Two Stokes' theorem problems

1) Use Stokes' Theorem to evaluate $$\displaystyle\iint_S\mathrm{curl}~\mathbf{F}\cdot d\mathbf{S}$$ $\mathbf{F}(x,y,z) = xyz~\mathbf{i}+ xy~\mathbf{j}+ x^2yz~\mathbf{k}$. $S$ consists of the top and four sides (but not the bottom) of the cube with vertices $(\pm9,\pm9,\pm9)$, oriented outward.

2) Use Stokes' Theorem to evaluate $$\displaystyle\iint_S\mathrm{curl}~\mathbf{F}\cdot d\mathbf{S}$$ $\mathbf{F}(x,y,z) = x^2z^2~\mathbf{i} + y^2z^2~\mathbf{j} + xyz~\mathbf{k}$. $S$ is the part of the paraboloid $z = x^2+y^2$ that lies inside the cylinder $x^2+y^2 = 25$, oriented upward.

I am pretty much lost.

• "I am pretty much lost" conveys no useful information. Do you understand what all the things are? Like, do you understand vector notation? Do you know what curl is and how to compute it? Do you know how to interpret ${\bf F}\cdot d{\bf S}$? Do you know what to do with the fact that the domain of integration is those panels of the cube? Please write down all of your thoughts, your specific difficulties, and any work or effort you've put into the problem. – arctic tern Dec 9 '15 at 22:26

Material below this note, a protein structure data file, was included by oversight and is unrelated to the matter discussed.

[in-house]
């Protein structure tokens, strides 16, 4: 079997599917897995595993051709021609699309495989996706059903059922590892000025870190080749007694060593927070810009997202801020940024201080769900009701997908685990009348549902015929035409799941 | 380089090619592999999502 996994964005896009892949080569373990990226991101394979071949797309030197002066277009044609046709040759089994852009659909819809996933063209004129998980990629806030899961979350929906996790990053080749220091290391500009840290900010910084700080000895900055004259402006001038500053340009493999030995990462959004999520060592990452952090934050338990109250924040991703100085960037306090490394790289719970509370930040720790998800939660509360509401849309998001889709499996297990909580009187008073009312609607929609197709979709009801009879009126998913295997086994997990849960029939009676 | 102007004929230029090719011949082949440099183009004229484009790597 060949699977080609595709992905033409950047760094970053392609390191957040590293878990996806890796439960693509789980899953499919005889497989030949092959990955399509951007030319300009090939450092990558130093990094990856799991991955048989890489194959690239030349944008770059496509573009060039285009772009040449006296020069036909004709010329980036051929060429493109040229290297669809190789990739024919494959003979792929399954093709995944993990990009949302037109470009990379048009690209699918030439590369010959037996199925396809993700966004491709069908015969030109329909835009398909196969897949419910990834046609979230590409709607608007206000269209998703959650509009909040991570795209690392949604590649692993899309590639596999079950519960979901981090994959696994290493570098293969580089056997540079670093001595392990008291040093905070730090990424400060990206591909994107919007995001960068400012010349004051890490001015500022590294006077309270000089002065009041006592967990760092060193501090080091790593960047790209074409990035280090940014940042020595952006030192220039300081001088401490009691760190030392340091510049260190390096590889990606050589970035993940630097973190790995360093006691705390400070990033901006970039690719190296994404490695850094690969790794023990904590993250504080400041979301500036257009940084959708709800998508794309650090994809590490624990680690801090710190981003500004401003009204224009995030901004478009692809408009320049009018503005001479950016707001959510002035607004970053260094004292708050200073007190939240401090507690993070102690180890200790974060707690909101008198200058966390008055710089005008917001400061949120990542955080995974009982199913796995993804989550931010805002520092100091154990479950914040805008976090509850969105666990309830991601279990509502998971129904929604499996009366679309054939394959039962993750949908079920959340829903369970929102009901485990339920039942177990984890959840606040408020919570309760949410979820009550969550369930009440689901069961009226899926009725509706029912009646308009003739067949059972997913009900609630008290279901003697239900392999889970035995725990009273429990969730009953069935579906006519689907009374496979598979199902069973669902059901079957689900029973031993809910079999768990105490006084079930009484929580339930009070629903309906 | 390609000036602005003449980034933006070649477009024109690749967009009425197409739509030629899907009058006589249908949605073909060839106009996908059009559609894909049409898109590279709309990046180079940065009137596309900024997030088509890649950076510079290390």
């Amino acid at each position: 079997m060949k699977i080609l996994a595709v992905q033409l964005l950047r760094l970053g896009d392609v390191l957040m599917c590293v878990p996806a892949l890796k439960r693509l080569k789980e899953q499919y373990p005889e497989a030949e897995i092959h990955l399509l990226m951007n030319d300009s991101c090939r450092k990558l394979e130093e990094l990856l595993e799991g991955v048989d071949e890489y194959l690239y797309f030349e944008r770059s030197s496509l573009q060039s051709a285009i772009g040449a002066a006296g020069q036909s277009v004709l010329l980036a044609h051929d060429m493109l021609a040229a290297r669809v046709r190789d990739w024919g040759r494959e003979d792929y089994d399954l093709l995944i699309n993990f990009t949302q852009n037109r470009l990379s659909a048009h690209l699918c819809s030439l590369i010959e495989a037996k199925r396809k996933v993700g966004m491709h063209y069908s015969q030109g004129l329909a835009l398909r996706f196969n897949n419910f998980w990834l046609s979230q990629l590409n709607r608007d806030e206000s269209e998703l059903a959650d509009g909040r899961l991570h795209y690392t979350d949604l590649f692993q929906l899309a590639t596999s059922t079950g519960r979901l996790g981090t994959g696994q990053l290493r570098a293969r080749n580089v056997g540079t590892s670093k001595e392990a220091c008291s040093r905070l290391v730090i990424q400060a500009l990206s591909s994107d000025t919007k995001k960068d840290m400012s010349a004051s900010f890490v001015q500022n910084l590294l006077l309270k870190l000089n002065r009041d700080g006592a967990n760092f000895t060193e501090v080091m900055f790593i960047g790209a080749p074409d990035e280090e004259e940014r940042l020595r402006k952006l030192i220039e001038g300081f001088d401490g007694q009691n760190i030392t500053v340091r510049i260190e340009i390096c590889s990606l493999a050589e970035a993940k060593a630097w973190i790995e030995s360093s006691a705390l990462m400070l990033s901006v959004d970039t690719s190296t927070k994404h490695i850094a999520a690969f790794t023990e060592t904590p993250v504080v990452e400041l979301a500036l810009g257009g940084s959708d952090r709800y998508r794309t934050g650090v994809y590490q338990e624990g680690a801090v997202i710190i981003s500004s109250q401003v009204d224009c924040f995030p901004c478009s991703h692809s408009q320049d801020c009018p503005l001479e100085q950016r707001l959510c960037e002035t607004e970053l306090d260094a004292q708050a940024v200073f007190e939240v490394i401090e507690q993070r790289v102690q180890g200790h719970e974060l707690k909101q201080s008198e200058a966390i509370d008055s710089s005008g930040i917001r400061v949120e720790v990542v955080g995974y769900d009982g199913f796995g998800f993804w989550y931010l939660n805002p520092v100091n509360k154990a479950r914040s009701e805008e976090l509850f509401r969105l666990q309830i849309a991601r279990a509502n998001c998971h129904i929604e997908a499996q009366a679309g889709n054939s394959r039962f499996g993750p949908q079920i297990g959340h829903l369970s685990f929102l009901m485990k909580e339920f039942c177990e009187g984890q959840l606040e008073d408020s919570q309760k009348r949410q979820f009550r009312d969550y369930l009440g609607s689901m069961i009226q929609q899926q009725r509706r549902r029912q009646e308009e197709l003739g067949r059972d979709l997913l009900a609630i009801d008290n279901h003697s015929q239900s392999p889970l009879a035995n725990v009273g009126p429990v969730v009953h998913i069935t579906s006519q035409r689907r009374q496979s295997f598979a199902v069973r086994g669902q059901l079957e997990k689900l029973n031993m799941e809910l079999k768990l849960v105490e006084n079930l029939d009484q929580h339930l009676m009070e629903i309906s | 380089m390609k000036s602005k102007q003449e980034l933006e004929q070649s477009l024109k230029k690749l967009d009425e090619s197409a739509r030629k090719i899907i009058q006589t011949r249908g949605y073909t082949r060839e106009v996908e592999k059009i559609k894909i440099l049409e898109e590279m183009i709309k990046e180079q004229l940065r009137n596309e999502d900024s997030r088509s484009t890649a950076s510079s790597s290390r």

• In particular, since each question says "use Stokes' theorem", what does Stokes' Theorem say? – user247327 Dec 9 '15 at 22:46

Stokes' theorem equates { the flux of $\operatorname{Curl}\mathbf{F}$ through any surface $S$ with an oriented boundary $C$ } with { a work integral on $C$ }. The theorem lets you replace a complicated surface $S$ in your integrals with a simpler surface $S'$ as long as the surface normals are pointing so as to give the same orientation for $C$.
In (i) you can replace $S$ by the top face of the cube ($0\le x\le 9,0\le y\le9,z=9$) with normal pointing downward. Picture the cube-without-top shrinking into the region where the top face would be; the surface normal ends up as $-\mathbf{k}$.
If (ii), the boundary $C$ of $S$ is the circle $x^2+y^2=25,z=25$. Imagine $S$ shrinking upward into $S'$, the disc with boundary $C$. The inward pointing normals on $S$ end up as an upward point normal $\mathbf{k}$ on $S'$.